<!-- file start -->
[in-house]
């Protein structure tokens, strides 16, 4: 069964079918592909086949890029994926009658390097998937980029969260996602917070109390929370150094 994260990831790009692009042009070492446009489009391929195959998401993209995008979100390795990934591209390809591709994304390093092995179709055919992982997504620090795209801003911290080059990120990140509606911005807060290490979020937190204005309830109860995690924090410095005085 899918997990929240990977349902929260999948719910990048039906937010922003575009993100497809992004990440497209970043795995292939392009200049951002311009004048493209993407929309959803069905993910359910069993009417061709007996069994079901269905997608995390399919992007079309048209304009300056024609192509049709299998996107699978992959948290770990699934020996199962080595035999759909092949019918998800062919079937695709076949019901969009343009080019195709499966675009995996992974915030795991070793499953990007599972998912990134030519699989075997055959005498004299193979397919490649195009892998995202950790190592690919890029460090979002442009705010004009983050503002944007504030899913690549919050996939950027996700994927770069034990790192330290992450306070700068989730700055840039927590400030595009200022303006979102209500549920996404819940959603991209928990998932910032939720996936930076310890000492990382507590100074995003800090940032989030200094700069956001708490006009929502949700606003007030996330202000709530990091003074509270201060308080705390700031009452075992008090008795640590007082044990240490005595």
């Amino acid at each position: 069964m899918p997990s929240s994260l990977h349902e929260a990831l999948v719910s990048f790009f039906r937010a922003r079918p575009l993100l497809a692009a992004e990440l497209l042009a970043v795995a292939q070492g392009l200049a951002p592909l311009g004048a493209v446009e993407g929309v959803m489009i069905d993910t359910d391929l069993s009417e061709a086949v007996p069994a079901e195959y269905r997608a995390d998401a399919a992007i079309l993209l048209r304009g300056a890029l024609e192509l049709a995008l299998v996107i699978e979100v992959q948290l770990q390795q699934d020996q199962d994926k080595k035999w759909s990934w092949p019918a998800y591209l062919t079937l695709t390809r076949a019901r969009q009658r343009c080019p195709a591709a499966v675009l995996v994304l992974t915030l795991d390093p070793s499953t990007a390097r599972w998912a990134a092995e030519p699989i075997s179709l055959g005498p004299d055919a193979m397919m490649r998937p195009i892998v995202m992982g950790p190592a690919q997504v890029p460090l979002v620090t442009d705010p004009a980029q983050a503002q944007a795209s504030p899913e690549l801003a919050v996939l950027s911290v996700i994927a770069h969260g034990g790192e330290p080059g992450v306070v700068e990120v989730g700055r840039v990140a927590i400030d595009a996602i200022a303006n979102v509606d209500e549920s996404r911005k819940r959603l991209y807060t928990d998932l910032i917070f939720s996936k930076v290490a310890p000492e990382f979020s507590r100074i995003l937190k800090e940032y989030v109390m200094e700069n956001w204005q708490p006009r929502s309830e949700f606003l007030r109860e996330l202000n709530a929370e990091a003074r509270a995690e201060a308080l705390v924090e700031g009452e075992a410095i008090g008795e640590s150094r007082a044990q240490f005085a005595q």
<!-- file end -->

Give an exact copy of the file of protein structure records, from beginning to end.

[in-house]
């Protein structure tokens, strides 16, 4: 069964079918592909086949890029994926009658390097998937980029969260996602917070109390929370150094 994260990831790009692009042009070492446009489009391929195959998401993209995008979100390795990934591209390809591709994304390093092995179709055919992982997504620090795209801003911290080059990120990140509606911005807060290490979020937190204005309830109860995690924090410095005085 899918997990929240990977349902929260999948719910990048039906937010922003575009993100497809992004990440497209970043795995292939392009200049951002311009004048493209993407929309959803069905993910359910069993009417061709007996069994079901269905997608995390399919992007079309048209304009300056024609192509049709299998996107699978992959948290770990699934020996199962080595035999759909092949019918998800062919079937695709076949019901969009343009080019195709499966675009995996992974915030795991070793499953990007599972998912990134030519699989075997055959005498004299193979397919490649195009892998995202950790190592690919890029460090979002442009705010004009983050503002944007504030899913690549919050996939950027996700994927770069034990790192330290992450306070700068989730700055840039927590400030595009200022303006979102209500549920996404819940959603991209928990998932910032939720996936930076310890000492990382507590100074995003800090940032989030200094700069956001708490006009929502949700606003007030996330202000709530990091003074509270201060308080705390700031009452075992008090008795640590007082044990240490005595």
């Amino acid at each position: 069964m899918p997990s929240s994260l990977h349902e929260a990831l999948v719910s990048f790009f039906r937010a922003r079918p575009l993100l497809a692009a992004e990440l497209l042009a970043v795995a292939q070492g392009l200049a951002p592909l311009g004048a493209v446009e993407g929309v959803m489009i069905d993910t359910d391929l069993s009417e061709a086949v007996p069994a079901e195959y269905r997608a995390d998401a399919a992007i079309l993209l048209r304009g300056a890029l024609e192509l049709a995008l299998v996107i699978e979100v992959q948290l770990q390795q699934d020996q199962d994926k080595k035999w759909s990934w092949p019918a998800y591209l062919t079937l695709t390809r076949a019901r969009q009658r343009c080019p195709a591709a499966v675009l995996v994304l992974t915030l795991d390093p070793s499953t990007a390097r599972w998912a990134a092995e030519p699989i075997s179709l055959g005498p004299d055919a193979m397919m490649r998937p195009i892998v995202m992982g950790p190592a690919q997504v890029p460090l979002v620090t442009d705010p004009a980029q983050a503002q944007a795209s504030p899913e690549l801003a919050v996939l950027s911290v996700i994927a770069h969260g034990g790192e330290p080059g992450v306070v700068e990120v989730g700055r840039v990140a927590i400030d595009a996602i200022a303006n979102v509606d209500e549920s996404r911005k819940r959603l991209y807060t928990d998932l910032i917070f939720s996936k930076v290490a310890p000492e990382f979020s507590r100074i995003l937190k800090e940032y989030v109390m200094e700069n956001w204005q708490p006009r929502s309830e949700f606003l007030r109860e996330l202000n709530a929370e990091a003074r509270a995690e201060a308080l705390v924090e700031g009452e075992a410095i008090g008795e640590s150094r007082a044990q240490f005085a005595q």